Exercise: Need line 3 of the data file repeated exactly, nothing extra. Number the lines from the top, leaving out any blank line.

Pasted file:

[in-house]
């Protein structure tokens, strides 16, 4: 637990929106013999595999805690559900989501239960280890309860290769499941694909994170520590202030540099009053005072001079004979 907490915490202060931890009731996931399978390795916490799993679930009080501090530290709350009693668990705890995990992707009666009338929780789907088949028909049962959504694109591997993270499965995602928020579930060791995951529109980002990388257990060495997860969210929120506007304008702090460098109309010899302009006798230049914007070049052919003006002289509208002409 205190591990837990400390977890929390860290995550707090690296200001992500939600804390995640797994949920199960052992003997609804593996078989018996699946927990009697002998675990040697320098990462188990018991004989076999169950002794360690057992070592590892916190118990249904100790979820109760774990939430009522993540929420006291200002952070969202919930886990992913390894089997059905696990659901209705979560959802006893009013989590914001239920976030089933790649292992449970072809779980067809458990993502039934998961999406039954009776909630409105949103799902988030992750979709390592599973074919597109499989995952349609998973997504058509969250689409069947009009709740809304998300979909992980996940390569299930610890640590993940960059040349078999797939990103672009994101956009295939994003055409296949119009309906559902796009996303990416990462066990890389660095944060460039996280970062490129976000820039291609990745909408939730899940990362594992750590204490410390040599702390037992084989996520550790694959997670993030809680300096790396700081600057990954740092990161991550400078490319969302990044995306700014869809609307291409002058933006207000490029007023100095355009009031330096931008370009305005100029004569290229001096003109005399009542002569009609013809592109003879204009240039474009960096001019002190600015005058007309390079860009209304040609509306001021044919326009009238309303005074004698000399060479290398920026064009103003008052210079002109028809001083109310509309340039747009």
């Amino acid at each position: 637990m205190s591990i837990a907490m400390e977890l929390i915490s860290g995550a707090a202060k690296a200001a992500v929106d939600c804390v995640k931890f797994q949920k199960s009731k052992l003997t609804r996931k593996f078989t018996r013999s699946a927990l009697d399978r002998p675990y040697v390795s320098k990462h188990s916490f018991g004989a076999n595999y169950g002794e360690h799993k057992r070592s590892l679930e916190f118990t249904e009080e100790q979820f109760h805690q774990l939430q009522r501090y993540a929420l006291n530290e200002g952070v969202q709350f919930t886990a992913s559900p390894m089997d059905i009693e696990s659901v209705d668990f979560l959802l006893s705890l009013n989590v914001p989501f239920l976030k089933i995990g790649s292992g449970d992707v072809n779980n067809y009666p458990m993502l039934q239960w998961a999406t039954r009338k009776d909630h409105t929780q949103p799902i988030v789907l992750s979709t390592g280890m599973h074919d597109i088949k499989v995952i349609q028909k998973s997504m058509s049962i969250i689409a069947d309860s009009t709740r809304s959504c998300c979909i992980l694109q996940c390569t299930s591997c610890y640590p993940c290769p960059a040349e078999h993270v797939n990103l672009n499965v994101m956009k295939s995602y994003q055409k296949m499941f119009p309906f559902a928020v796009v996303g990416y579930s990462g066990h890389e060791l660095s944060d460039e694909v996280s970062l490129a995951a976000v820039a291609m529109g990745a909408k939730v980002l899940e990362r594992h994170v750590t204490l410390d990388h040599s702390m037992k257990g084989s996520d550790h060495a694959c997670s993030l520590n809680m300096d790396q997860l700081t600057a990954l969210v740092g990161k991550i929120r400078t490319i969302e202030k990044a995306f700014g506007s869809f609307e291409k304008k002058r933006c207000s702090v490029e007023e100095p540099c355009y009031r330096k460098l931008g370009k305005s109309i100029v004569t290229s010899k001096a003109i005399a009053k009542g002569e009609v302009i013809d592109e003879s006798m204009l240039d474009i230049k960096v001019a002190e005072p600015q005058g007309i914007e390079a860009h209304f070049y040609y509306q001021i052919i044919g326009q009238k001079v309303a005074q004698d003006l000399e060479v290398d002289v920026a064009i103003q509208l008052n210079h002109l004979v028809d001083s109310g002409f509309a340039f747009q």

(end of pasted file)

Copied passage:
């Amino acid at each position: 637990m205190s591990i837990a907490m400390e977890l929390i915490s860290g995550a707090a202060k690296a200001a992500v929106d939600c804390v995640k931890f797994q949920k199960s009731k052992l003997t609804r996931k593996f078989t018996r013999s699946a927990l009697d399978r002998p675990y040697v390795s320098k990462h188990s916490f018991g004989a076999n595999y169950g002794e360690h799993k057992r070592s590892l679930e916190f118990t249904e009080e100790q979820f109760h805690q774990l939430q009522r501090y993540a929420l006291n530290e200002g952070v969202q709350f919930t886990a992913s559900p390894m089997d059905i009693e696990s659901v209705d668990f979560l959802l006893s705890l009013n989590v914001p989501f239920l976030k089933i995990g790649s292992g449970d992707v072809n779980n067809y009666p458990m993502l039934q239960w998961a999406t039954r009338k009776d909630h409105t929780q949103p799902i988030v789907l992750s979709t390592g280890m599973h074919d597109i088949k499989v995952i349609q028909k998973s997504m058509s049962i969250i689409a069947d309860s009009t709740r809304s959504c998300c979909i992980l694109q996940c390569t299930s591997c610890y640590p993940c290769p960059a040349e078999h993270v797939n990103l672009n499965v994101m956009k295939s995602y994003q055409k296949m499941f119009p309906f559902a928020v796009v996303g990416y579930s990462g066990h890389e060791l660095s944060d460039e694909v996280s970062l490129a995951a976000v820039a291609m529109g990745a909408k939730v980002l899940e990362r594992h994170v750590t204490l410390d990388h040599s702390m037992k257990g084989s996520d550790h060495a694959c997670s993030l520590n809680m300096d790396q997860l700081t600057a990954l969210v740092g990161k991550i929120r400078t490319i969302e202030k990044a995306f700014g506007s869809f609307e291409k304008k002058r933006c207000s702090v490029e007023e100095p540099c355009y009031r330096k460098l931008g370009k305005s109309i100029v004569t290229s010899k001096a003109i005399a009053k009542g002569e009609v302009i013809d592109e003879s006798m204009l240039d474009i230049k960096v001019a002190e005072p600015q005058g007309i914007e390079a860009h209304f070049y040609y509306q001021i052919i044919g326009q009238k001079v309303a005074q004698d003006l000399e060479v290398d002289v920026a064009i103003q509208l008052n210079h002109l004979v028809d001083s109310g002409f509309a340039f747009q």